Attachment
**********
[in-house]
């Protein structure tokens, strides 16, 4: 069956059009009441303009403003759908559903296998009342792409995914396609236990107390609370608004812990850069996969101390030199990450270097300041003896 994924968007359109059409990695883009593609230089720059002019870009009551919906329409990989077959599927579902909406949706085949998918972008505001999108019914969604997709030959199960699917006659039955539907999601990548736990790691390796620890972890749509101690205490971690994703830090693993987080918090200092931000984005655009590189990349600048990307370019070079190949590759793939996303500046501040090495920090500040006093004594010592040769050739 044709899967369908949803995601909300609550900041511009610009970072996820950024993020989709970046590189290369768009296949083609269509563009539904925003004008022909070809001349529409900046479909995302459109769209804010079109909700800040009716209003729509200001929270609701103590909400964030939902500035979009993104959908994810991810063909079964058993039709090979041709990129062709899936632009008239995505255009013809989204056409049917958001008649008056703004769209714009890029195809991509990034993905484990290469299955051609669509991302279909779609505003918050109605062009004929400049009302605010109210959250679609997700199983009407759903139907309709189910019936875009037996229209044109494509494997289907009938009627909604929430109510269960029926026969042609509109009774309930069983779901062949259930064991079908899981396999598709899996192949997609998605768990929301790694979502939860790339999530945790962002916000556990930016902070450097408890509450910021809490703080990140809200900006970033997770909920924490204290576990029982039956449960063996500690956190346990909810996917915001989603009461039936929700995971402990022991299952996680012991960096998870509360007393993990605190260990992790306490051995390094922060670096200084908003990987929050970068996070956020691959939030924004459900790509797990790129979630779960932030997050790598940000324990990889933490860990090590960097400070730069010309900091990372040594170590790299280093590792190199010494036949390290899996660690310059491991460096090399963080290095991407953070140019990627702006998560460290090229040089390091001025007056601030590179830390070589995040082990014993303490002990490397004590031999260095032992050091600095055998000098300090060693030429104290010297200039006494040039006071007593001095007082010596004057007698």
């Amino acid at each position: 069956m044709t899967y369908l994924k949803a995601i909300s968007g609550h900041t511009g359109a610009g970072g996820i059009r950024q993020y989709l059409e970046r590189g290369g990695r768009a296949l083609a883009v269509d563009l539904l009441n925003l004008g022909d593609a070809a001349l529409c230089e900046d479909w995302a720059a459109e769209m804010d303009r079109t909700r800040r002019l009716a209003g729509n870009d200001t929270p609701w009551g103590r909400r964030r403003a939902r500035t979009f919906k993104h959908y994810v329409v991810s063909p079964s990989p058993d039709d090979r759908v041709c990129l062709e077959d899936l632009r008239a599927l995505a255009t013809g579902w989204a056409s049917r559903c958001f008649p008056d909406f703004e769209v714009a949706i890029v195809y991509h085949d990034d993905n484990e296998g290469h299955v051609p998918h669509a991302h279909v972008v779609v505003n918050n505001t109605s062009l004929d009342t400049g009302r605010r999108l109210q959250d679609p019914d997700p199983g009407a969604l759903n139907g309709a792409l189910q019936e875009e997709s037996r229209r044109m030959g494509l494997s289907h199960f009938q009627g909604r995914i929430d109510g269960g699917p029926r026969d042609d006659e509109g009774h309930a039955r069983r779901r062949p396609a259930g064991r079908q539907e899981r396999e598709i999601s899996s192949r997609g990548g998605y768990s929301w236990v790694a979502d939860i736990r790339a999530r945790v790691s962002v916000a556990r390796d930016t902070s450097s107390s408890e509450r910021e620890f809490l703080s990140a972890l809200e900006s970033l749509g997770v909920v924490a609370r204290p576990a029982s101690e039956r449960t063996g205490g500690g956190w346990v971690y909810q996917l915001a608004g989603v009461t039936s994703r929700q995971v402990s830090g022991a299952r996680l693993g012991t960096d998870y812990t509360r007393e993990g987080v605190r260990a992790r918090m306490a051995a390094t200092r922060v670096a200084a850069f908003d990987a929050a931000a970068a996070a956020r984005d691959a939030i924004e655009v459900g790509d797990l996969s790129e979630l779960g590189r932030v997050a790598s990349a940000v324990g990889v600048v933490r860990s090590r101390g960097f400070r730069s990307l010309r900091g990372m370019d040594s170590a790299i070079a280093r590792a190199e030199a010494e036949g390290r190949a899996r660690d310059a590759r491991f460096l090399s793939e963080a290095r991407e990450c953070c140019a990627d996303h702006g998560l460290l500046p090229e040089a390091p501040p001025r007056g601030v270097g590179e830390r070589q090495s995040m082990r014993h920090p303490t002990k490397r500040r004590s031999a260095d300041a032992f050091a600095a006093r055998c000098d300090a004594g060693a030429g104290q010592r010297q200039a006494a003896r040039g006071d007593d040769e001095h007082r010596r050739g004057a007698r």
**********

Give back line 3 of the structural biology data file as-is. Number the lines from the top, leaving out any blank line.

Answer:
């Amino acid at each position: 069956m044709t899967y369908l994924k949803a995601i909300s968007g609550h900041t511009g359109a610009g970072g996820i059009r950024q993020y989709l059409e970046r590189g290369g990695r768009a296949l083609a883009v269509d563009l539904l009441n925003l004008g022909d593609a070809a001349l529409c230089e900046d479909w995302a720059a459109e769209m804010d303009r079109t909700r800040r002019l009716a209003g729509n870009d200001t929270p609701w009551g103590r909400r964030r403003a939902r500035t979009f919906k993104h959908y994810v329409v991810s063909p079964s990989p058993d039709d090979r759908v041709c990129l062709e077959d899936l632009r008239a599927l995505a255009t013809g579902w989204a056409s049917r559903c958001f008649p008056d909406f703004e769209v714009a949706i890029v195809y991509h085949d990034d993905n484990e296998g290469h299955v051609p998918h669509a991302h279909v972008v779609v505003n918050n505001t109605s062009l004929d009342t400049g009302r605010r999108l109210q959250d679609p019914d997700p199983g009407a969604l759903n139907g309709a792409l189910q019936e875009e997709s037996r229209r044109m030959g494509l494997s289907h199960f009938q009627g909604r995914i929430d109510g269960g699917p029926r026969d042609d006659e509109g009774h309930a039955r069983r779901r062949p396609a259930g064991r079908q539907e899981r396999e598709i999601s899996s192949r997609g990548g998605y768990s929301w236990v790694a979502d939860i736990r790339a999530r945790v790691s962002v916000a556990r390796d930016t902070s450097s107390s408890e509450r910021e620890f809490l703080s990140a972890l809200e900006s970033l749509g997770v909920v924490a609370r204290p576990a029982s101690e039956r449960t063996g205490g500690g956190w346990v971690y909810q996917l915001a608004g989603v009461t039936s994703r929700q995971v402990s830090g022991a299952r996680l693993g012991t960096d998870y812990t509360r007393e993990g987080v605190r260990a992790r918090m306490a051995a390094t200092r922060v670096a200084a850069f908003d990987a929050a931000a970068a996070a956020r984005d691959a939030i924004e655009v459900g790509d797990l996969s790129e979630l779960g590189r932030v997050a790598s990349a940000v324990g990889v600048v933490r860990s090590r101390g960097f400070r730069s990307l010309r900091g990372m370019d040594s170590a790299i070079a280093r590792a190199e030199a010494e036949g390290r190949a899996r660690d310059a590759r491991f460096l090399s793939e963080a290095r991407e990450c953070c140019a990627d996303h702006g998560l460290l500046p090229e040089a390091p501040p001025r007056g601030v270097g590179e830390r070589q090495s995040m082990r014993h920090p303490t002990k490397r500040r004590s031999a260095d300041a032992f050091a600095a006093r055998c000098d300090a004594g060693a030429g104290q010592r010297q200039a006494a003896r040039g006071d007593d040769e001095h007082r010596r050739g004057a007698r």